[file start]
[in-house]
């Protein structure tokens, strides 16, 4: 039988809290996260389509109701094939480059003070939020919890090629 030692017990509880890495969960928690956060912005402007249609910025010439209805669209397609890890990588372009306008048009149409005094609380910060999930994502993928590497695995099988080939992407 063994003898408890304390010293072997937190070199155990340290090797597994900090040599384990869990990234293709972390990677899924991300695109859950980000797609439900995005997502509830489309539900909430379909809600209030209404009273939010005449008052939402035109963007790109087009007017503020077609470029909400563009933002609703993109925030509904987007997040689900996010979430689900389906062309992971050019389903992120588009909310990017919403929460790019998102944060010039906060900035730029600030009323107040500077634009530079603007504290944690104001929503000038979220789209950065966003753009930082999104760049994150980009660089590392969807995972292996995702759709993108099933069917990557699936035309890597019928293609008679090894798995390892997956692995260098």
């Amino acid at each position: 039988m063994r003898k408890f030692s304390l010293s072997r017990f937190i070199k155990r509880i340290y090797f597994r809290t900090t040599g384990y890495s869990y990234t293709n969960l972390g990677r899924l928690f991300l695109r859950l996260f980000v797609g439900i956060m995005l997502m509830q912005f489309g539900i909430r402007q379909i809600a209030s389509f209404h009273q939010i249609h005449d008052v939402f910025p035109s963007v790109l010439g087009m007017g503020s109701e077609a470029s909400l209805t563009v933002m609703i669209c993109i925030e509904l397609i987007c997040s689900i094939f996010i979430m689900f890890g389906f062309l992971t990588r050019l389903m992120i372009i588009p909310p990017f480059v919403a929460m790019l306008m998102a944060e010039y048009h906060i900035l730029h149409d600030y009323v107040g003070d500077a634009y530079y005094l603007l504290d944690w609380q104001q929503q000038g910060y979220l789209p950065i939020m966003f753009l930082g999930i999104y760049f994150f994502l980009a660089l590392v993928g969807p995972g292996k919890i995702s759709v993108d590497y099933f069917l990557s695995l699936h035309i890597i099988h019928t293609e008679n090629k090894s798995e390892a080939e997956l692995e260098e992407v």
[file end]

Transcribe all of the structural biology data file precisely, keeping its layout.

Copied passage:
[in-house]
């Protein structure tokens, strides 16, 4: 039988809290996260389509109701094939480059003070939020919890090629 030692017990509880890495969960928690956060912005402007249609910025010439209805669209397609890890990588372009306008048009149409005094609380910060999930994502993928590497695995099988080939992407 063994003898408890304390010293072997937190070199155990340290090797597994900090040599384990869990990234293709972390990677899924991300695109859950980000797609439900995005997502509830489309539900909430379909809600209030209404009273939010005449008052939402035109963007790109087009007017503020077609470029909400563009933002609703993109925030509904987007997040689900996010979430689900389906062309992971050019389903992120588009909310990017919403929460790019998102944060010039906060900035730029600030009323107040500077634009530079603007504290944690104001929503000038979220789209950065966003753009930082999104760049994150980009660089590392969807995972292996995702759709993108099933069917990557699936035309890597019928293609008679090894798995390892997956692995260098």
């Amino acid at each position: 039988m063994r003898k408890f030692s304390l010293s072997r017990f937190i070199k155990r509880i340290y090797f597994r809290t900090t040599g384990y890495s869990y990234t293709n969960l972390g990677r899924l928690f991300l695109r859950l996260f980000v797609g439900i956060m995005l997502m509830q912005f489309g539900i909430r402007q379909i809600a209030s389509f209404h009273q939010i249609h005449d008052v939402f910025p035109s963007v790109l010439g087009m007017g503020s109701e077609a470029s909400l209805t563009v933002m609703i669209c993109i925030e509904l397609i987007c997040s689900i094939f996010i979430m689900f890890g389906f062309l992971t990588r050019l389903m992120i372009i588009p909310p990017f480059v919403a929460m790019l306008m998102a944060e010039y048009h906060i900035l730029h149409d600030y009323v107040g003070d500077a634009y530079y005094l603007l504290d944690w609380q104001q929503q000038g910060y979220l789209p950065i939020m966003f753009l930082g999930i999104y760049f994150f994502l980009a660089l590392v993928g969807p995972g292996k919890i995702s759709v993108d590497y099933f069917l990557s695995l699936h035309i890597i099988h019928t293609e008679n090629k090894s798995e390892a080939e997956l692995e260098e992407v």